Man ac­ci­den­tally shot by po­lice gets $200K set­tle­ment

Cecil Whig - - LOCAL - By CARL HAMILTON ca­hamil­ton@ce­cil­whig.com

PORTSMITH, VA. — A Ne­wark, Del., man has been awarded a $200,000 set­tle­ment in a law­suit, stem­ming from a June 2014 in­ci­dent in which a Vir­ginia po­lice of­fi­cer ac­ci­den­tally shot him in the chest while try­ing to serve a war­rant in an Elk­ton bur­glary case, City of Ch­e­sa­peake (Va.) of­fi­cials con­firmed Wed­nes­day.

The plain­tiff, Michael Lee Smith, 30, had filed a $2.85 mil­lion law­suit, al­leg­ing that Ch­e­sa­peake (Va.) Po­lice Depart­ment Of­fi­cer El­liott Boyd Jr. acted with neg­li­gence, gross neg­li­gence and in a will­ful and wan­ton fash­ion when he shot Smith as he walked from a Wal­mart in Portsmouth, Va., to his mother’s nearby house on June 12, 2014.

Boyd, now a 28-year vet­eran with that Vir­ginia po­lice agency, was try­ing to ar­rest Smith on a fugi­tive war­rant taken out by the Elk­ton Po­lice Depart­ment at the time. In that Ce­cil County case, Smith was charged in con­nec­tion with a May 25, 2014, bur­glary in Elk­ton in which guns were stolen.

Ac­cord­ing to Ce­cil County Cir­cuit Court records, pros­e­cu­tors dropped their crim­i­nal case against Smith on Aug. 8, 2014. Smith had stood charged of first­de­gree bur­glary, third-de­gree bur­glary and theft of prop­erty val­ued at more than $1,000 and less than $10,000 in that case, court records show.

Af­ter spot­ting Smith in Portsmouth on June 12, 2014, Boyd, who was op­er­at­ing as a joint task force mem­ber, ac­ci­den­tally fired his gun as he was get­ting out of his unmarked car, po­lice re­ported.

The gun ac­ci­den­tally dis­charged as Boyd, who is left-handed, was shift­ing the firearm to his right hand so he could open his car door, po­lice said. The bul­let ripped through the wind­shield of his car and wounded Smith in the chest, po­lice added.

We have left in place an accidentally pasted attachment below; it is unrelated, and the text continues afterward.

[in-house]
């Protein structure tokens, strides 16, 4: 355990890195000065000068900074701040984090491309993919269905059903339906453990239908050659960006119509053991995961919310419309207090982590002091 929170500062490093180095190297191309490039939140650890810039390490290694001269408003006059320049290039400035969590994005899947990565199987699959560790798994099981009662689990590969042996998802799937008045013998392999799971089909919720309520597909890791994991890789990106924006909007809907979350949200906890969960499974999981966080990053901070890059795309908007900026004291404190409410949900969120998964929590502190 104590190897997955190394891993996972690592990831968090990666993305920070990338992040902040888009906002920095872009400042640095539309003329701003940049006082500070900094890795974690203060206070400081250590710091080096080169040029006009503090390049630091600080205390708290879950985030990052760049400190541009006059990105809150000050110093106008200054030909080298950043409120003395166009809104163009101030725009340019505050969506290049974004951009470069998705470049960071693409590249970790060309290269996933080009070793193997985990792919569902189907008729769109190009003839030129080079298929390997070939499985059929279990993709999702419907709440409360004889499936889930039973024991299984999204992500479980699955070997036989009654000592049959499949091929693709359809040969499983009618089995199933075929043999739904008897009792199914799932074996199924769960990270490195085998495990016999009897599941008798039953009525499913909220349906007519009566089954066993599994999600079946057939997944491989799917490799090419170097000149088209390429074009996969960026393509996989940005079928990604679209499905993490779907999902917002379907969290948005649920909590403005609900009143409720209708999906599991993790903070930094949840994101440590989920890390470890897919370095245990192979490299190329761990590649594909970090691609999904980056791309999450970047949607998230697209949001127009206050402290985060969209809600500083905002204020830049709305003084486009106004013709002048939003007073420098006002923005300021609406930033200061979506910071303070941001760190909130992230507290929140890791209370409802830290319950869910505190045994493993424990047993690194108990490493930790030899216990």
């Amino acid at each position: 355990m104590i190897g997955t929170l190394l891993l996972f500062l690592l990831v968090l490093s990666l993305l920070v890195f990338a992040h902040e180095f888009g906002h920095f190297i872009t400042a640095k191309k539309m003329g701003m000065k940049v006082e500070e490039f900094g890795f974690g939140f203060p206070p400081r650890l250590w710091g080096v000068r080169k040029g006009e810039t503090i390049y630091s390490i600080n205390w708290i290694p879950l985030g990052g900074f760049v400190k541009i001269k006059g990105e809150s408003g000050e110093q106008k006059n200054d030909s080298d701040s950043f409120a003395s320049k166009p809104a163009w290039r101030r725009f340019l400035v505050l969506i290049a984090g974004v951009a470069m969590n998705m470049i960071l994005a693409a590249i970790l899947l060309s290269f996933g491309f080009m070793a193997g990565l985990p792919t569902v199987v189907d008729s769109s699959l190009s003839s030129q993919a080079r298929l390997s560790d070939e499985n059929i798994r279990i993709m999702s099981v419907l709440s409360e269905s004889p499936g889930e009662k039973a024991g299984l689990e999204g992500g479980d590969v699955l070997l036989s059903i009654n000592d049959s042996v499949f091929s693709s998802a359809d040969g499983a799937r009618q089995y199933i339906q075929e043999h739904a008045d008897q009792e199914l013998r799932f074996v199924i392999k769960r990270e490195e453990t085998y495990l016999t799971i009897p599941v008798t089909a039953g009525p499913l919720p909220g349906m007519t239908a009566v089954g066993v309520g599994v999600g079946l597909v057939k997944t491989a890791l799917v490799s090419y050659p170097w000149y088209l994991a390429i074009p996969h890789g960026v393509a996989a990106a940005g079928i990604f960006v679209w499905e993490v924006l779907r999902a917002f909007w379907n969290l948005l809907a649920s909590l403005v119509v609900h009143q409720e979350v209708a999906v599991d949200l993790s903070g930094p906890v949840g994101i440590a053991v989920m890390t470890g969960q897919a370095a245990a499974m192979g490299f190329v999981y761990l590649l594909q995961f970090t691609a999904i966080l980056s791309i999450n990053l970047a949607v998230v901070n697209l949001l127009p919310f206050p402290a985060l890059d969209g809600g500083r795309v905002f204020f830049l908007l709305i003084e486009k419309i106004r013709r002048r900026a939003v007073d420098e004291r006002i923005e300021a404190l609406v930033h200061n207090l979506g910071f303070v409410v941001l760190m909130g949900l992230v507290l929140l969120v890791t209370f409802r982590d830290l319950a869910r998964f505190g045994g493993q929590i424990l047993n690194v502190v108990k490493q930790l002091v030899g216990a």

At the time that he was shot, Smith was un­armed — with a cig­a­rette in his left hand and a plas­tic bag in his right, po­lice re­ported.

Fol­low­ing pro­to­col that ap­plies when­ever an of­fi­cer shoots some­one in the line of duty, pros­e­cu­tors re­viewed the case, be­fore de­clin­ing to file crim­i­nal charges against Boyd.

Pros­e­cu­tors con­cluded that, al­though Smith did not pro­voke the shoot­ing, Boyd was jus­ti­fied to be on high alert and draw his weapon be­cause Smith’s fugi­tive war­rant in­di­cated that he stood charged of steal­ing guns.

More­over, pros­e­cu­tors also con­cluded that Boyd ac­ci­den­tally shot Smith and that there was no ev­i­dence of gross neg­li­gence. Boyd still works for the po­lice depart­ment.

Al­though the ac­ci­den­tal shoot­ing caused no reper­cus­sions on the crim­i­nal court and law en­force­ment ad­min­is­tra­tive lev­els, Smith later filed a $ 2.85 mil­lion com­plaint against Boyd and the po­lice depart­ment in civil court.

Late last week, be­fore Smith’s civil case made it to trial, Ch­e­sa­peake of­fi­cials agreed to pay him $ 200,000 to set­tle the law­suit, the city’s at­tor­ney, Jan Proc­tor, told the Ce­cil Whig on Wed­nes­day.

Proc­tor re­ported that, as one of the con­di­tions of the set­tle­ment, there was no ad­mis­sion of wrong­do­ing on the part of Boyd and the po­lice agency. She de­clined fur­ther com­ment.

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